Myths history and folklore
The Galician nation has evolved over many centuries and has seen changes and external influences shape its culture, history and folklore. Now seen as one of the original Celtic nations, Galicia has a rich and colourful history of story telling, much of which combines fables and chronicles with the origin of the region and its cities to provide some legendary tales. These stories exist throughout the four provinces and offer an insight in to the people and legacy of Galicia. Here are a few of them.
La Reina Lupa (the return of saint James body to Galicia)
Whether myth or historic fact, there are many stories about saint James and his journeys to and through Galicia. This story, translated to English and known as La Reina Lupa (The Queen of the Manifying Glass), is one of the more colourful and mythical versions. Click on the link to read it.
Giants, la Coruna, Ireland and the Torre de Hercules
The tower of Hercules is actually the oldest lighthouse in the world and was built by the Romans in the city of la Coruna. There is however another tale about both la Coruna city and the lighthouse’s origin.
In the mythical tale, the legendary Hercules fought with and defeated a giant known as Geryon, eventually decapitating him and burying his disembodied head near the spot where the lighthouse now stands. On his victory, Hercules called for a town to be built on the spot to celebrate his triumph and so la Coruna was born.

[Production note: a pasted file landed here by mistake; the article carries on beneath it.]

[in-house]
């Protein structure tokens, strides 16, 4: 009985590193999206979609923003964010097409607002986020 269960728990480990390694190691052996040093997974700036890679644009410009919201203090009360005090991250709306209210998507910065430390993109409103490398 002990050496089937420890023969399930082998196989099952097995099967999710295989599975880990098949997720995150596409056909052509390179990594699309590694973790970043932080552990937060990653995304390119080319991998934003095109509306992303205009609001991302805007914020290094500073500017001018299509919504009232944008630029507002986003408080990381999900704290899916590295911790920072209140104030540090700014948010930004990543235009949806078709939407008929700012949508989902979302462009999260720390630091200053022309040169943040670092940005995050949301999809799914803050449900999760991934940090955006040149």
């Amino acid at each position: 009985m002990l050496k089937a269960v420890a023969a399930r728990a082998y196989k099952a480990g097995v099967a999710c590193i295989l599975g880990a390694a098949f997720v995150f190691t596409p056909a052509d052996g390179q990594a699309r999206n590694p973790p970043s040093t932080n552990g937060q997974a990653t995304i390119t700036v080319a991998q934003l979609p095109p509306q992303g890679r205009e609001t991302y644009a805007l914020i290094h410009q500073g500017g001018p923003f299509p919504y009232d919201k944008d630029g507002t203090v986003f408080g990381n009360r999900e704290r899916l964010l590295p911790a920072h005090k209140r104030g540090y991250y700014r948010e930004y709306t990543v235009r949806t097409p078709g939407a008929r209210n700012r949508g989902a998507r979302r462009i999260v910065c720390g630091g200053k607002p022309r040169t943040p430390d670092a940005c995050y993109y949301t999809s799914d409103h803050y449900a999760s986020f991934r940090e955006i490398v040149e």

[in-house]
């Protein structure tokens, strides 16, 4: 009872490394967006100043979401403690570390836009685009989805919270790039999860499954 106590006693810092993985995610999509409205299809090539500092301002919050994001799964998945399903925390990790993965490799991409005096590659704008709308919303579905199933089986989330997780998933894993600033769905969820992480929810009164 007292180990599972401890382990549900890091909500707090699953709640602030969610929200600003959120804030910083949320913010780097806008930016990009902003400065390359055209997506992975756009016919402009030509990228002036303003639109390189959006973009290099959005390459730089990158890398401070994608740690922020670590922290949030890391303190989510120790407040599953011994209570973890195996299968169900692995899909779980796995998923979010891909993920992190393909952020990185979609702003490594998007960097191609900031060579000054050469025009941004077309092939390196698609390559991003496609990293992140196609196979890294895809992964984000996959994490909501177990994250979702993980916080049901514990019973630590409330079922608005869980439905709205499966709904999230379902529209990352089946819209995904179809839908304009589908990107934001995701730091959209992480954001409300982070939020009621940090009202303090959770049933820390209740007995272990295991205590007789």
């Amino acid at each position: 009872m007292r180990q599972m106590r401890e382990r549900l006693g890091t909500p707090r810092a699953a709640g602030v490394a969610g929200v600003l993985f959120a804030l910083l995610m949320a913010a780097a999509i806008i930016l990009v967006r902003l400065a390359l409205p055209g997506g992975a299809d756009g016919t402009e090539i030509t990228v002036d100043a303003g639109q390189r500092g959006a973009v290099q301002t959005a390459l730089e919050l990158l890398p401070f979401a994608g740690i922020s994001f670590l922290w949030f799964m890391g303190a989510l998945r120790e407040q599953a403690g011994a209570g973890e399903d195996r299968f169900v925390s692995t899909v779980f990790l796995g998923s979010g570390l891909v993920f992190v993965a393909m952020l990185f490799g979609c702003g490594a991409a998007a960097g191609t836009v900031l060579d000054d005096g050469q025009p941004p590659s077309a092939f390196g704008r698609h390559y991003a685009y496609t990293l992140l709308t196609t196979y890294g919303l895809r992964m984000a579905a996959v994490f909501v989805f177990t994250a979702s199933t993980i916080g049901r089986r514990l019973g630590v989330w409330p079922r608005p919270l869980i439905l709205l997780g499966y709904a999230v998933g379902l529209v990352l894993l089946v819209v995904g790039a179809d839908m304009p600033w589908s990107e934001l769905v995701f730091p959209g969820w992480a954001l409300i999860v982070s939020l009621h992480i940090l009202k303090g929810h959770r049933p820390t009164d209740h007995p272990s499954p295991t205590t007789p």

Many tales also connect Galicia and la Coruna with the equally Celtic Republic of Ireland and all follow the theme of the Irish mainland being spotted from the top of the tower of Hercules and travelled to, and inhabited, by Galicians. The journey was made on foot and exploited a now absent land mass that enabled the trip to be made by dry land. Hence the connection that the Galicians feel they have with the Irish.
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Pontevedra’s Teucro square
This tale, whilst more credible than the former, follows the theme that a small but famous square in the old town of Pontevedra was named in honour of the Greek archer, Teucrus.
Teucrus was the brother of the mythical hero Ajax, who is famed for his role in the Trojan wars and the story follows that after these battles it was Teucrus who discovered Pontevedra on his travels and hence had the square named after him.